As my life has progressed along its timeline, my idea of an "inspirational woman" has evolved and changed considerably. When I was younger, I admired women for their looks, their talent, their business savvy - women who I wished to emulate in my career.
Now that I have moved on into my "second blooming", I find that I am far less impressed by those elements, and find myself admiring women most who have a certain quality to their character - an ability to continually grow and evolve, to try new things, to stay intellectually curious, and to stay present and relevant. So many of us get stuck, either by their families or husbands or uninspiring jobs, or by difficulty and disappointment, and become isolated and insular. And when I see women who were able to accept the difficulties in their lives and learn and grow and move forward, I say "yes, that's what I want to be!"
Even though Eleanor was born to extreme privilege, she was the definition of the "poor little rich girl". Both her mother and brother died of diphtheria when she was eight, and her depressive, alcoholic father died by jumping out a window when she was ten. She was not a particularly pretty girl, and almost all of the men in her life ignored or abandoned her. But she took what she was given and moved on with it. At 15 she wrote "no matter how plain a woman may be if truth and loyalty are stamped upon her face all will be attracted to her." It was a time when a girl's prospects were dependent on making a good marriage, so she married her cousin Franklin, who certainly had great prospects. Despite having six children, their marriage was never a passionate one. Franklin had numerous, long-term affairs, leaving Eleanor deeply hurt and publicly humiliated. Franklin didn't want to get a divorce because it would mean the end of his political career. So Eleanor was faced with a choice - divorce him and make a better life for herself, or stay with him and make a better life for the country. She chose the latter, and their marriage evolved into a strong political partnership. All of her life she was an outspoken advocate for civil rights, women's rights and education. She became one of the most involved and active first ladies of all time, and after Franklin's death, she continued to stay politically active for the rest of her life. At age 61, she became a delegate to the United Nations, and had been named the chairperson of the Presidential Commission on the Status of Women when she passed away in 1962 at age 78.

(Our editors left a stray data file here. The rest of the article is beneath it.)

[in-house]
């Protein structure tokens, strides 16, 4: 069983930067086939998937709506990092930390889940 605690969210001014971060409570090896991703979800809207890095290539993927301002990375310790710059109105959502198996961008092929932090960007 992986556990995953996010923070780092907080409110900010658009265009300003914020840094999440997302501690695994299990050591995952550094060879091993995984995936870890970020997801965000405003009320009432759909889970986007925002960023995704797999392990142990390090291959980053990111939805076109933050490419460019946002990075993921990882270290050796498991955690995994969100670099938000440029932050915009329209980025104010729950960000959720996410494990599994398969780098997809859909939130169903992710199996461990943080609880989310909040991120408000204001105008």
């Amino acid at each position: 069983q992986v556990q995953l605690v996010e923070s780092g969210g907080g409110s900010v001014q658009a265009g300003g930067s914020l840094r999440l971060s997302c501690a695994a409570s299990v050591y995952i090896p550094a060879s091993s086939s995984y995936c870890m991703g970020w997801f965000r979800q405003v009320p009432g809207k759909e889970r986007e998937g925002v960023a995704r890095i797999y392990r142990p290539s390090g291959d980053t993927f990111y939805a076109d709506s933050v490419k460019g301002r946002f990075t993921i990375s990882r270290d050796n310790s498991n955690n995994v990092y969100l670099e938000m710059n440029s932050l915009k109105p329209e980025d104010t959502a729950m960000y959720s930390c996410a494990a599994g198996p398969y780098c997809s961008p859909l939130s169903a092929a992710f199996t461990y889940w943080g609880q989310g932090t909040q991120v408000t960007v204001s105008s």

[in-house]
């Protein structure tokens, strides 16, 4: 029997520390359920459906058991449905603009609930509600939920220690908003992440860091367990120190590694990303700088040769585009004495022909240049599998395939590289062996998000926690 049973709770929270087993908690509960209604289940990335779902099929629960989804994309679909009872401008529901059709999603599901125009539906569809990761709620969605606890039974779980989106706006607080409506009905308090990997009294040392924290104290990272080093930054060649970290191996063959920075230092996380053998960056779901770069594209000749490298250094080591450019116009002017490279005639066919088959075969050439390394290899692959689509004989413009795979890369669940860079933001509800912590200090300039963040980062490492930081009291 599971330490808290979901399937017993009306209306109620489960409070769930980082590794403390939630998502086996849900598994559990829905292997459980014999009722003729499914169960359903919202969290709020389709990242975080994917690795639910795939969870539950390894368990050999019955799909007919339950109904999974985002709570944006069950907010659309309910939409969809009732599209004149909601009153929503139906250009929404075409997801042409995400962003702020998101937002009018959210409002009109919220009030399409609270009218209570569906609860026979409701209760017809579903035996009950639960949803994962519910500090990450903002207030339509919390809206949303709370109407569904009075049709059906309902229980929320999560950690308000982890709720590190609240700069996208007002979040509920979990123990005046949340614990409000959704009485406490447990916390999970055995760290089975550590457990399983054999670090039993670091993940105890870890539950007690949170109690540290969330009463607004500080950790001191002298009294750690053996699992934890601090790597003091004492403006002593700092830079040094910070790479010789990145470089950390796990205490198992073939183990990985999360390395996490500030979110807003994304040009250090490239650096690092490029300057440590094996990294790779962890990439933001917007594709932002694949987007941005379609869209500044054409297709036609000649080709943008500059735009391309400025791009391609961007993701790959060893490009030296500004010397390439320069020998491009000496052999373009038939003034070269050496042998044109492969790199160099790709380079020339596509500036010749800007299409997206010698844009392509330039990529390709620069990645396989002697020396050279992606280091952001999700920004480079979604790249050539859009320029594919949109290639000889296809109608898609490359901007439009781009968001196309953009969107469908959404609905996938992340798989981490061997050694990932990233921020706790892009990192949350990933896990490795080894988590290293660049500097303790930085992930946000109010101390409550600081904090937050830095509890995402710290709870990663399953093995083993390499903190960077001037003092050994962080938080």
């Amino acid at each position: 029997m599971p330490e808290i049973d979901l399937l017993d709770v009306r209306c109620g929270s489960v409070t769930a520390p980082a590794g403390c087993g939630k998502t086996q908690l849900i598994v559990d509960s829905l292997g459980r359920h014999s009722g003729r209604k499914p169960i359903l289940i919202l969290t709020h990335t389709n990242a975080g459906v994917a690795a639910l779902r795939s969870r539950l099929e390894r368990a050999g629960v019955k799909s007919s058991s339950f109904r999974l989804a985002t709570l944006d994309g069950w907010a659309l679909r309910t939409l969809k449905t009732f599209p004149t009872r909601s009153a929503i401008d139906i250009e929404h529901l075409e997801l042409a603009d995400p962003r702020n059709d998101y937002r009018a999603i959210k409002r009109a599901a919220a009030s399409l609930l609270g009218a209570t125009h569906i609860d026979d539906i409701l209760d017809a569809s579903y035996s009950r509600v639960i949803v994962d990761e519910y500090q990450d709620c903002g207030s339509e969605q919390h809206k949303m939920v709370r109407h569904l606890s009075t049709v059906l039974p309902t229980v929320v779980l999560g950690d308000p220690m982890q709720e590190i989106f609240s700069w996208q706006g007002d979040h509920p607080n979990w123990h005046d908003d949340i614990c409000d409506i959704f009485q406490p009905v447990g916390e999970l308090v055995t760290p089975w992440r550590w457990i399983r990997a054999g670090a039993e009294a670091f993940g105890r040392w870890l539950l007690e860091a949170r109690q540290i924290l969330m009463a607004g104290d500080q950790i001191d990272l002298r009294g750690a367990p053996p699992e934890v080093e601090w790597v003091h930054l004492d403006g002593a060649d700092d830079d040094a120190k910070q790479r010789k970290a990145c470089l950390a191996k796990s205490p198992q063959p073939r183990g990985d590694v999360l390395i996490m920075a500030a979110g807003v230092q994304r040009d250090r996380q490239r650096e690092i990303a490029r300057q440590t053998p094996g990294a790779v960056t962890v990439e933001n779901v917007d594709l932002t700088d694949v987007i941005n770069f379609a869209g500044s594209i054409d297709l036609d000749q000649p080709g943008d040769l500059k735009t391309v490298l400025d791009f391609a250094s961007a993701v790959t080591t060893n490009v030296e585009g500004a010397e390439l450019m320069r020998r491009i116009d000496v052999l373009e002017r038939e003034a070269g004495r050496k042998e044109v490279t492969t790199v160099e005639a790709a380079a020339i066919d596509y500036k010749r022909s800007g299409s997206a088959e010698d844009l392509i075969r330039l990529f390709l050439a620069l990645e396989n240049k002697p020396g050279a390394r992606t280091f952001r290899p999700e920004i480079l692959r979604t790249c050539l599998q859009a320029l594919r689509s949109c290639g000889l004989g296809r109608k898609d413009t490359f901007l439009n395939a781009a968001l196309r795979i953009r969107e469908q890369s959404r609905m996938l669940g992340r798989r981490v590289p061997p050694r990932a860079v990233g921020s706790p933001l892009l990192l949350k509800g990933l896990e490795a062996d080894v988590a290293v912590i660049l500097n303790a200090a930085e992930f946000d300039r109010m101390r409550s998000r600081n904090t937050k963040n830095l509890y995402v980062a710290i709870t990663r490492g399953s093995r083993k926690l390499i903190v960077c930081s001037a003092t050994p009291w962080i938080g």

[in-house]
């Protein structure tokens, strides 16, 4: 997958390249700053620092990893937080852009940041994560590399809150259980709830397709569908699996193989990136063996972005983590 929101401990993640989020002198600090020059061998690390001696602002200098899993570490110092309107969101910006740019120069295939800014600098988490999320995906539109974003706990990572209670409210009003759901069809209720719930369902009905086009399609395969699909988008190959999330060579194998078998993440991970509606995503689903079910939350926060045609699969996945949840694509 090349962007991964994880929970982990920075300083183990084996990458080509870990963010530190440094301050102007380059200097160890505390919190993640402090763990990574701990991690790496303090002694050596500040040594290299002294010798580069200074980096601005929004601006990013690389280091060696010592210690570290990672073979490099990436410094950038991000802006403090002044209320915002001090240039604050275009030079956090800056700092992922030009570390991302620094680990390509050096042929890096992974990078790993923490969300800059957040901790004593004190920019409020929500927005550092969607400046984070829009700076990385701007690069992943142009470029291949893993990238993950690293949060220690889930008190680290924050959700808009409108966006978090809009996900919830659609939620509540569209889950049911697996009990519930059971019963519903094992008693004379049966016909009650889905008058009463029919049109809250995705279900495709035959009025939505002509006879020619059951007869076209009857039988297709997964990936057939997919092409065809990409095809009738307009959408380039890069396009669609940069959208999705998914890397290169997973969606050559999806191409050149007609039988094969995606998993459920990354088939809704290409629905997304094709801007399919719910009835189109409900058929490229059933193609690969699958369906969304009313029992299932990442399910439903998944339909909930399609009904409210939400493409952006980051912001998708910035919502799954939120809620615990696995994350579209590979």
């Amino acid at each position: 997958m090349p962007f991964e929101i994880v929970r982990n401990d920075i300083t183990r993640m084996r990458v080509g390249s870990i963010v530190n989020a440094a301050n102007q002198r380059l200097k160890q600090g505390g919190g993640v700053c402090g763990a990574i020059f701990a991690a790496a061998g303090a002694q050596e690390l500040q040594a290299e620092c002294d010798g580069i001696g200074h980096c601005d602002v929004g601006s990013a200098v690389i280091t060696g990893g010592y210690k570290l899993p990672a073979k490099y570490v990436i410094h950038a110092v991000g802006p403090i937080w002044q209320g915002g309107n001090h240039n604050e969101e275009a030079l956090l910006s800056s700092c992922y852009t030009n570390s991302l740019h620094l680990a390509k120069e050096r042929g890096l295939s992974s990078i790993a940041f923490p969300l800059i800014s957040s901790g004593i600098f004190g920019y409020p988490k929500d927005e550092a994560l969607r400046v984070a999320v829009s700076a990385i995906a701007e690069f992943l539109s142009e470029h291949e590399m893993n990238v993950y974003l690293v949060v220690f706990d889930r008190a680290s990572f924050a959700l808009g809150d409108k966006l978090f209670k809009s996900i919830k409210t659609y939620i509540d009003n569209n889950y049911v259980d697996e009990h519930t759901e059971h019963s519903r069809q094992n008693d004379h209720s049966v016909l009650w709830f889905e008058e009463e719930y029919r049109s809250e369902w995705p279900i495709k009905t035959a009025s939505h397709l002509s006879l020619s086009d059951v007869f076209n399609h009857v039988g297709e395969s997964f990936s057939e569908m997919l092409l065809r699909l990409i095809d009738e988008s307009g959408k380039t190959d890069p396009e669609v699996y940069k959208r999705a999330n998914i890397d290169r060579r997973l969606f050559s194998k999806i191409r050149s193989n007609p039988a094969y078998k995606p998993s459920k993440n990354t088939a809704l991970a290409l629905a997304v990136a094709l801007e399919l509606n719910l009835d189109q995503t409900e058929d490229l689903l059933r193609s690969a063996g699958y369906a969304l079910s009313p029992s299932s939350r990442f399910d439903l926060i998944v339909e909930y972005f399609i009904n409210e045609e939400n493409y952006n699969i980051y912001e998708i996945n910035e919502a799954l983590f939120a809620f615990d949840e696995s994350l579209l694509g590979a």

I want to be like her!
About 20 years ago, Jennifer used to date one of Jimmy's best friends, and we spent quite a bit of time with them and at her house. Though she was a good deal older than me, we got along well, and enjoyed cooking dinner parties together. Jennifer had been a pretty successful actress, who you might remember from Soap in the '70s, but when I knew her, she was just celebrating her 50th birthday, and had fallen into that black hole for actresses when no one wants to hire them. (Oh my, Gretchen, isn't that where you are right now? Mmm...yes.) She hadn't worked in a couple of years and was panicking. She had a teenage son to take care of and a mortgage. What was she going to do? So she started writing. She took a screenwriting class and focused all of her energy on making this new career work for her. I remember her telling me that she realized that few people in Hollywood would hire a middle-aged woman as a writer, but maybe she could carve out a niche for herself writing "women's" films She started focusing on writing what I think of as "Lifetime movies". Sure enough, she started selling scripts. Cut to: Over the last 10 years, Jennifer has become hugely successful as the writer/producer of Nip/Tuck as well as American Horror Story. Both incredibly popular and decidedly NOT "women's" shows. She has become something of an anomaly - a woman in her 60s who writes some of the sexiest, bloodiest and most cutting-edge shows on television.
I want to be like her!
I've spoken about the way in which my mother reinvented herself from an orphaned farmgirl with a troubled youth into the string-of-pearls-Coach-bag-wearing, church-going wife of an attorney who she came to be. Mama knew the kind of lady she wanted to be, and made it happen. But after I left home, she found herself with little to do, and a husband 15 years older than her and in declining health. No doubt she was lonely. So she threw herself into charity work with a passion. She had always been a "doer" - Girl Scout troop leader, room mother, event organizer. But at this point in her life, she kicked it into a higher gear. She started with working at a soup kitchen - she spent several days a week feeding the homeless. She went on to volunteering at the St. Vincent de Paul Society Thrift Store - a job she adored. She loved sorting through all the donations, and made good friends with the Guatemalan ladies who worked with her in the back of the store. I wonder if those ladies knew that her childhood had probably been much like theirs. She became extremely active in the Ladies of Charity, a Catholic women's organization, and eventually was named to the International Board. I'm telling you, that woman HELPED people. One of the last things I did with her before she died was to Secret Santa an entire family - we bought food and presents and delivered it all to their house. She never stopped contributing, and never stopped "doing".
I want to be like her!
Which women inspire you most? Please share your spin on Inspirational Women in the Linky below, and don't forget to check out the other contributors. Maybe they will inspire you as well!
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